1. Contenders dodge major injuries

Reigning MVP Nikola Jokic was putting on a show during their Tuesday night game against the Jazz. In just 15 minutes of action, he had amassed 24 points, 6 rebounds and 6 assists—on pace for a 50-point triple-double.

But with just under 2 minutes left in the first half, he had a knee-to-knee collision with Utah’s Rudy Gobert. He immediately went down and appeared to be in significant pain while clutching his right knee. He did not return and would go on to miss the Denver’s next contest against Dallas.

The good news for the Nuggets, who are already without Jamal Murray due to an ACL injury, is that Jokic avoided structural damage to his knee. He made his return last night against Minnesota and looked good, finishing with a monster 26-19 double-double.

And Jokic is not the first guy on a team with championship aspirations who have avoided a major injury this early in the season.

Anthony Davis also had a scary moment earlier this week during the Lakers’ overtime win against the Spurs, when he fell on the court and looked to have suffered a serious knee injury. He stayed in the game and it appears to have been nothing more than a stinger. LeBron James sat out two games due to an ankle injury, but this seems precautionary and the Lakers are not concerned about either of their stars, per ESPN’s Dave McMenamin.

The defending champ’s Jrue Holiday exited their opening game due to a heel contusion, but thankfully his MRI came back clean. He has missed a couple of games, though it appears that the Bucks are just managing him conservatively.

2. Joel Embiid continues to play through injury

Speaking of injuries, last year’s MVP runner-up is playing through a right knee soreness that has been lingering since he suffered a torn meniscus during last season’s playoffs. Embiid appears to have aggravated the injury when he collided with Jonas Valanciunas in their opening game.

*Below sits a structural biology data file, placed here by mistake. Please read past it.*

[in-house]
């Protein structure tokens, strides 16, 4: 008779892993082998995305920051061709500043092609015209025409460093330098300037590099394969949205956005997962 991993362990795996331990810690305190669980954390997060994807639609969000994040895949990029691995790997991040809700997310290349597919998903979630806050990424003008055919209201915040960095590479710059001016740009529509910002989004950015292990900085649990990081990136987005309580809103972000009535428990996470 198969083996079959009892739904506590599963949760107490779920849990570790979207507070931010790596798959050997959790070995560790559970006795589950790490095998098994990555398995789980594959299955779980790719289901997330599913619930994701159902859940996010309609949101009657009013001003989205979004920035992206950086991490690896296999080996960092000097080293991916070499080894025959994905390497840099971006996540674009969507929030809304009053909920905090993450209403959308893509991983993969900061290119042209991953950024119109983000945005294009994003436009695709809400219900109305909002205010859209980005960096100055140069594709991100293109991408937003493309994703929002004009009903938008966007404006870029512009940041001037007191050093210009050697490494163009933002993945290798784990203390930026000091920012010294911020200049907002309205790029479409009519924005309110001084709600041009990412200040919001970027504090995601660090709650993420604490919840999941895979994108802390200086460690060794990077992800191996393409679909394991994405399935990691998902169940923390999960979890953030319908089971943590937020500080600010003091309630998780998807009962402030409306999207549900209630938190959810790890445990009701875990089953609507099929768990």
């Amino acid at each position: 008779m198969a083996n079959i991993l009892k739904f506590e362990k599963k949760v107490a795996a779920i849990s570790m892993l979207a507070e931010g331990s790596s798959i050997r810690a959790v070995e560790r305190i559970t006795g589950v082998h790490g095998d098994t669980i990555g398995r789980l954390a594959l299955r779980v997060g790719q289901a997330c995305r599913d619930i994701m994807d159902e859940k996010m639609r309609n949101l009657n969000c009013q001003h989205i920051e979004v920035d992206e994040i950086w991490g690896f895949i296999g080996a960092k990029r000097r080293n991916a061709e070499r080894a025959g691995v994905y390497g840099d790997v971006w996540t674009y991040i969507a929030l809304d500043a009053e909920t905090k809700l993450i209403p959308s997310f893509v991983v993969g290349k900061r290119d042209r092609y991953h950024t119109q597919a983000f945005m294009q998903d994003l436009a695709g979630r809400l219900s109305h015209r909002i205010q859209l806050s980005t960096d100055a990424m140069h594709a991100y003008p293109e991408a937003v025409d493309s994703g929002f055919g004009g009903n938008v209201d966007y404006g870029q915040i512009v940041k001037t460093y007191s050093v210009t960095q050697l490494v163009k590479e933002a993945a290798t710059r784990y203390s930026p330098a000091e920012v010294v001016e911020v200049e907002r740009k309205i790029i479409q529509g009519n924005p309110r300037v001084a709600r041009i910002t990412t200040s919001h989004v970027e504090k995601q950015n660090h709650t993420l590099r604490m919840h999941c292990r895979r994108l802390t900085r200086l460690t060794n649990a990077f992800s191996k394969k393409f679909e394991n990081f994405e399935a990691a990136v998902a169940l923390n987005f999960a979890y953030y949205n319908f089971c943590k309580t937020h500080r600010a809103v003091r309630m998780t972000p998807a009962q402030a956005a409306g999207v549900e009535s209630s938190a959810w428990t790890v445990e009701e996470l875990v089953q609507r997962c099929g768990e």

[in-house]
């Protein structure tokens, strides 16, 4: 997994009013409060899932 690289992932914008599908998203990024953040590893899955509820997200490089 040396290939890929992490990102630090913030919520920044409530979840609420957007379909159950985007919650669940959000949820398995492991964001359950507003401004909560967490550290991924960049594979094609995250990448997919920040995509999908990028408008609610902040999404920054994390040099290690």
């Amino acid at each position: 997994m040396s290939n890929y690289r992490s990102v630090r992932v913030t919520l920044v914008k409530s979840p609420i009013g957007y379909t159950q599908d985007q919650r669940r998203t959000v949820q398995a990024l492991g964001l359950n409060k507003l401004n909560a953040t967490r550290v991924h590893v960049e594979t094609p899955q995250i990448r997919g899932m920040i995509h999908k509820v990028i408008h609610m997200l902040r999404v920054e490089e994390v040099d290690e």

Embiid has elected to keep playing to show leadership, but you know the underlying reason why he couldn’t afford to miss games? It all goes back to our favorite friend from Down Under, Ben Simmons. His continued absence means that the Sixers are playing each game shorthanded. Without him, Embiid has to carry a much heavier load on both offense and defense. Given how the East is shaping up to be very competitive this year, dropping games when Embiid is out could be the difference between a guaranteed playoff spot and the play-in. Embiid knows that a team with Tobias Harris as its best player is a JV squad, so he probably feels that he has no choice.

The irony of it is that the Sixers are risking the health of their best player to accommodate a player who has caused nothing but headaches since the offseason. Earlier this week, it was reported that management caved to Simmons’s insanity plea and is no longer withholding his salary. I’ve pinned the blame on Simmons for the longest time, but the Sixers front office keeps botching it.

The way I see it, the Sixers are taking advantage of the now agent-less Embiid, who parted ways with CAA (Leon Rose’s former agency firm) in the offseason. It’s gutsy and admirable that Embiid is playing through pain, but he shouldn’t have to at this stage of the season and most certainly not if he’s been getting proper advice.

No way that a top agent would let his client play through an injury just a week into the regular season, particularly a big man with an injury history like Embiid. If he had someone like Jeff Schwartz, who publicly blasted the Kings for the way they handled Marvin Bagley III, you can be sure that a “him or me” ultimatum to finally end this soap opera would’ve been in play.

This BS saga is now playing out like the Prodigal Son. And like the older son in the story, there looks to be no payoff for Embiid.


3. New foul rules early impact assessment

When the NBA explained how the new foul rules will be enforced this season, the league chose not to be subtle about calling out certain players. In its official information video, the NBA’s Twitter page posted clips involving actual plays of the following: